As our tables get more numerous, our data gets bigger and our models have more features to encapsulate, we are looking for improvements to organize, contain and model. With the release of JMP 14, there are new ways to do all this.
Projections and Encapsulations
John Sall, Co-Founder and Executive Vice President, SAS
Risk Literacy: The Cement of Society
Gerd Gigerenzer, Director, Harding Center for Risk Literacy, Max Planck Institute for Human Development
We invest billions in technological progress, but little in helping citizens understand the technology. The result is collective risk illiteracy: People fear what’s unlikely to kill them and can be maneuvered into willingly relinquishing part of their individual freedom. Can the general public learn to deal with risk and uncertainty, or should authorities steer people’s choices in the right direction? Some argue that because people are hardly educable, governmental experts who know what is best for us need to step in and steer our behavior with the help of “nudges.” Yet experts themselves often lack risk literacy: Many judges, doctors, journalists and politicians alike do not understand statistical evidence and can be fooled into wrong conclusions without noticing. I argue that in the 21st century, we need not less but more paternalism and to take serious efforts to make the general public risk literate.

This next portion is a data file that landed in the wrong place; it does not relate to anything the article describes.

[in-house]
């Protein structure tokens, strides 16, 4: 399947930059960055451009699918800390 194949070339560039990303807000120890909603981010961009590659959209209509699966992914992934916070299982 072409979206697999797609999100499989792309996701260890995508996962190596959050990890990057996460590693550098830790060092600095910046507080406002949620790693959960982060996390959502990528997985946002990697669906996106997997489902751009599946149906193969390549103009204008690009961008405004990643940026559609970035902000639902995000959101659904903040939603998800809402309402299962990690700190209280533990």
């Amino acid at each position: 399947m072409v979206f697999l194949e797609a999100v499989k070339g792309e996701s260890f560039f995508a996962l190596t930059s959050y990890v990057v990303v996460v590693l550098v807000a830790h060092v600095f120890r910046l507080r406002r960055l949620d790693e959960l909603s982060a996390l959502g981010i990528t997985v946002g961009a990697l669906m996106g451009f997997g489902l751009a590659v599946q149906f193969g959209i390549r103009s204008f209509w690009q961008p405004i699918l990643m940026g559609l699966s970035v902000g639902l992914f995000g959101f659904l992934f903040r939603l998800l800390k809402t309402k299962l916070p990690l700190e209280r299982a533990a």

The Cost of Certitude
Bradley Jones, JMP Distinguished Research Fellow, SAS
Resistance is a natural, and often immediate, response to a new idea. It is tempting then, to relabel new as bad. To embrace new thinking requires us to change, and change is hard. It is easier to remain in the comfort zone of what we think we "know.” Doing this imposes the cost of certitude. Stories of critics mistaking masterpieces for rubbish and instances of my own resistance to new ideas illustrate this cost.
- Beginner: 1
- Intermediate: 2
- Advanced: 3
- Power user: 4